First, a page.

NHCH nurses, Queen’s reach tentative agreement

  • North Hawaii Community Hospital nurses wave signs on May 4. (Courtesy photo)

KAILUA-KONA — A tentative agreement has been reached between the union representing dozens of nurses at North Hawaii Community Hospital and The Queen’s Health Systems, averting a possible strike at the Waimea facility.

The not-yet-ratified agreement was reached at 5 p.m. Monday 1 between the Hawaii Nurses’ Association, OPEIU Local 50, which represents the North Hawaii nurses, and executives of The Queen’s Health Systems, parent company of North Hawaii Community Hospital, union president Daniel Ross, RN, said in a Thursday media release.

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“The nurses unified with the Big Island Community to fight for patient safety through adequate staffing levels and wage adjustments to aid in the recruitment and retention of experienced nurses,” he said. “NHCH nurses are committed to the care of their community and are humbled with the gratitude and the overwhelming community support for their efforts. They look forward to continuing to provide the quality care the Waimea community deserves.”

Queen’s Health Systems confirmed the tentative agreement Friday, adding the new contract will last for three years.

“The new contract covers 71 registered nurses at North Hawaii. Our nurses are valuable members of the Queen’s ohana, and the numerous contributions they make every day help North Hawaii Community Hospital put our Patients First as we continue to provide the best health care to the people of Hawaii for many years to come,” North Hawaii Community Hospital President Cindy Kamikawa, RN, said in a prepared statement.

Highlights of the tentative agreement were outlined in a communication from the union to its members at North Hawaii Community Hospital, Ross said.

Among them were across-the-board pay raises equivalent to 11% by the end of the three-year period; shorter period between job rate increases; the provision that the hospital cannot cancel regularly scheduled shifts or on-call status immediately prior to regular start time to avoid paying overtime or premium pay; and no reduction or elimination of benefits.

It also includes nurse staffing criteria based on The Queen’s Medical Center on Oahu’s language and a commitment to adhere to guidelines from national organizations such as the Association of Women’s Health, Obstetric and Neonatal Nurses, Association of periOperative Registered Nurses, and American Society of PeriAnesthesia Nurses.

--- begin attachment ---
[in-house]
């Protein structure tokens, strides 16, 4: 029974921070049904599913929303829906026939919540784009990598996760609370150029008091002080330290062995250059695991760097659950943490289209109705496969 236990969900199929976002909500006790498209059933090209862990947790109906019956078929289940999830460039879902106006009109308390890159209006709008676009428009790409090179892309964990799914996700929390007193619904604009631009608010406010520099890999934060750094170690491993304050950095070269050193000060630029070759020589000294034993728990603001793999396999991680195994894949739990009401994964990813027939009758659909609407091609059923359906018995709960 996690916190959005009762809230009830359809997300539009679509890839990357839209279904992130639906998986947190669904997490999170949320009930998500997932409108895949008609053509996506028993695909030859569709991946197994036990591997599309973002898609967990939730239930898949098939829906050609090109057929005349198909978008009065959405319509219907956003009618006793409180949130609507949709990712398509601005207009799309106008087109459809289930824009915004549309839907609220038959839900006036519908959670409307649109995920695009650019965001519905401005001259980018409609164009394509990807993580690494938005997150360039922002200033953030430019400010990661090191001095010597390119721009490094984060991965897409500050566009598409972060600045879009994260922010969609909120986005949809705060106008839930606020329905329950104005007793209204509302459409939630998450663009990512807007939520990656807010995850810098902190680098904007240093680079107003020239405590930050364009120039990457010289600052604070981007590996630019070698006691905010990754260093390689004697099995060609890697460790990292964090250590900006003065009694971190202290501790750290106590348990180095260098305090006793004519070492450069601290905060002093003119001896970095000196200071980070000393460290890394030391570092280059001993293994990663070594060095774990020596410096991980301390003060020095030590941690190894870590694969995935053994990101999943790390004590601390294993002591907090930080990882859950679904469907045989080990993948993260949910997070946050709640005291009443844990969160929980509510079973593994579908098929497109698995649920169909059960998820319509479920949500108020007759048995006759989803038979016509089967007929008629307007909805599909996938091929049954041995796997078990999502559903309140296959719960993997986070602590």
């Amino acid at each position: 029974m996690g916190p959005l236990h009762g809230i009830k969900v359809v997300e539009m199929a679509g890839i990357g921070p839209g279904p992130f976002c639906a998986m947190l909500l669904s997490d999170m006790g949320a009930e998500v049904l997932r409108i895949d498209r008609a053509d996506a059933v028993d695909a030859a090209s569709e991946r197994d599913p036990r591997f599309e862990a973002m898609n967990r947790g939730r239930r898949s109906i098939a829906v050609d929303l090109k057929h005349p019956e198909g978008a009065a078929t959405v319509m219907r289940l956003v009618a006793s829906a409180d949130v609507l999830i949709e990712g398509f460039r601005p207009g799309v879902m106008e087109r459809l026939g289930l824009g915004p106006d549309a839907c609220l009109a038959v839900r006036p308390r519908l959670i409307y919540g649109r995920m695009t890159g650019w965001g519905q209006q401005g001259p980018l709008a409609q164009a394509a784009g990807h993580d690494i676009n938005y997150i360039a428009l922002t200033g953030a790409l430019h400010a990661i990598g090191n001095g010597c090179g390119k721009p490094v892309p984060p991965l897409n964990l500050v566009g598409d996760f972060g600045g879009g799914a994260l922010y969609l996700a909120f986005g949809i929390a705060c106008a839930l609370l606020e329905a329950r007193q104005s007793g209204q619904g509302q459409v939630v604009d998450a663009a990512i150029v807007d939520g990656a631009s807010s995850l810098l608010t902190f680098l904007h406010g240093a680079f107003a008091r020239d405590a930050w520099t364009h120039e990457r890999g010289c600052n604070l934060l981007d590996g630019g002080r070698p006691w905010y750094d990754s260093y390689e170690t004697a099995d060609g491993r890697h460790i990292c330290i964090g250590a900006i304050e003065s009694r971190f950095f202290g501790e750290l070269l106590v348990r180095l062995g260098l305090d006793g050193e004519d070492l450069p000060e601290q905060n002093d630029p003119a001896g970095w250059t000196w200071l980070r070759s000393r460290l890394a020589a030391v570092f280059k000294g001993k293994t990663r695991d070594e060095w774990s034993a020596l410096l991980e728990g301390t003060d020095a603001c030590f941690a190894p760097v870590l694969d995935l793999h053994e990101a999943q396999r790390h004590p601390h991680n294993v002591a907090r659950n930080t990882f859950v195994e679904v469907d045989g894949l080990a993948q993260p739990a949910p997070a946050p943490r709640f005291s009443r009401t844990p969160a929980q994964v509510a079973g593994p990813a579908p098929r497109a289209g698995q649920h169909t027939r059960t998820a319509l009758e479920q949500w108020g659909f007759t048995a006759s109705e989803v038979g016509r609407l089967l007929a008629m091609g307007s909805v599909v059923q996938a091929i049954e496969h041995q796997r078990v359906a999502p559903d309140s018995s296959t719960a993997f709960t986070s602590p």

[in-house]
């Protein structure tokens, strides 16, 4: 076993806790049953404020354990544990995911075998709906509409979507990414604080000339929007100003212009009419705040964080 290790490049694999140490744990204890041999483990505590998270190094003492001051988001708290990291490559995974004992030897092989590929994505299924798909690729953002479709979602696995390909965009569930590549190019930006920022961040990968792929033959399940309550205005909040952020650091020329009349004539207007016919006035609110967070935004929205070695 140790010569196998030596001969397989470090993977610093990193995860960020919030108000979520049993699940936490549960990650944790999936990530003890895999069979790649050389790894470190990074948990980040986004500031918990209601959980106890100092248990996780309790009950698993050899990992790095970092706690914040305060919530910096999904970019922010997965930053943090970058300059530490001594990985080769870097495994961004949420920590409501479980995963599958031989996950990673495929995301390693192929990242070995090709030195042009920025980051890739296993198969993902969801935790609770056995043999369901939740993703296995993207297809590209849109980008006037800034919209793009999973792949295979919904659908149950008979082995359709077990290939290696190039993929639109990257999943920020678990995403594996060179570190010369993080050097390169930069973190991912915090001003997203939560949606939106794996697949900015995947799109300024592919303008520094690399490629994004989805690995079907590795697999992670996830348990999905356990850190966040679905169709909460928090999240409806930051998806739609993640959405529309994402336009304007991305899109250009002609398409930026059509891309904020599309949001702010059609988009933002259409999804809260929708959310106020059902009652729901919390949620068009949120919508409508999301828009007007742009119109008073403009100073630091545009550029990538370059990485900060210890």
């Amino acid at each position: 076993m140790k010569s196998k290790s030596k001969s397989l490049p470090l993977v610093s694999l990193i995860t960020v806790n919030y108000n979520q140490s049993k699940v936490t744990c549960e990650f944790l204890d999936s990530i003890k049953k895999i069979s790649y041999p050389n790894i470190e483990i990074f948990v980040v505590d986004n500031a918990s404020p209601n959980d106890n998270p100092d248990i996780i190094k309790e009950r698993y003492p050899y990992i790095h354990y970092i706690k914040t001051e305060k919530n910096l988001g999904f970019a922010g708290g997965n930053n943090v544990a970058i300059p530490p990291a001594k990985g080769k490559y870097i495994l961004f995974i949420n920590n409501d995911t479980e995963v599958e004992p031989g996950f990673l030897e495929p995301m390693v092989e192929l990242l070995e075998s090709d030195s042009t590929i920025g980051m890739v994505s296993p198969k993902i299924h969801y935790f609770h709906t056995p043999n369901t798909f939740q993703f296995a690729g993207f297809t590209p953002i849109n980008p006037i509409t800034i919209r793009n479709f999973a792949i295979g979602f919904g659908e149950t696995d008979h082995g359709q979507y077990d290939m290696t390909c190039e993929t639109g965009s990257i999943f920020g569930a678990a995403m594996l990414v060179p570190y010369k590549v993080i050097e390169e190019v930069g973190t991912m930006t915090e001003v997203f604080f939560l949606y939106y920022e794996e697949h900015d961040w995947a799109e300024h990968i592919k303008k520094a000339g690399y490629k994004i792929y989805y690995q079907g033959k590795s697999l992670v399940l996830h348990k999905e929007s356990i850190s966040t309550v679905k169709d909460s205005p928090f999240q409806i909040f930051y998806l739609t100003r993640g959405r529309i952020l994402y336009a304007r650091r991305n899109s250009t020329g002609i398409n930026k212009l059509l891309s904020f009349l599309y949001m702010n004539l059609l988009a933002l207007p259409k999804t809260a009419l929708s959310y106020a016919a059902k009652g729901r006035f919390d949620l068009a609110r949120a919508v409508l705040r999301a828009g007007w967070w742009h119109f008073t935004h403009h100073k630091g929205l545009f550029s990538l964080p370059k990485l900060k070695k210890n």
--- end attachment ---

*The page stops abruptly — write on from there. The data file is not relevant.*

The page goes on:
The agreement will take effect upon ratification by the nurses. A general membership vote is expected to take place by the end of next week, Ross said.

The tentative agreement follows more than three months of negotiations between the Hawaii Nurses’ Association and The Queen’s Health Systems that kicked off after the nurses’ prior contract, ratified in 2015, expired March 31.

The Waimea hospital’s six dozen nurses represented by the union have been working without a contract since then. Nurses staged on May 4 an informal picket outside the 35-bed hospital, which became part of The Queen’s Health Systems in 2014.

Across the state, the Hawaii Nurses’ Association represents the majority of Hawaii’s private-sector nurses with approximately 5,000 members.

That includes nurses at Big Island Kaiser Permanente clinics, Ross said. The union is currently in national negotiation with Kaiser as part of the 85,000-member Coalition of Kaiser Permanent Unions. The coalition’s national agreement with the health system ended Sept. 30.

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Nurses at state hospitals — including Hawaii Health Systems Corp.-administered Kona Community Hospital, Hilo Medical Center, Hale Hoola Hamakua, Ka’u Hospital and Kohala Hospital on the Big Island — are represented by the Hawaii Government Employees Association. HGEA Unit 9, which represents nurses, appeared for an arbitration hearing to settle disputes in May and a decision is likely to rendered this summer.

“HGEA is advocating for fair and equitable pay increases to help bring Unit 9 nurses’ compensation package in line with Hawaii private sector nurses and those on the west coast of the U.S. mainland and also for safe working conditions. Mandatory overtime is a problem that the Union is trying to address in this contract arbitration hearing,” an update posted on the HGEA website reads.

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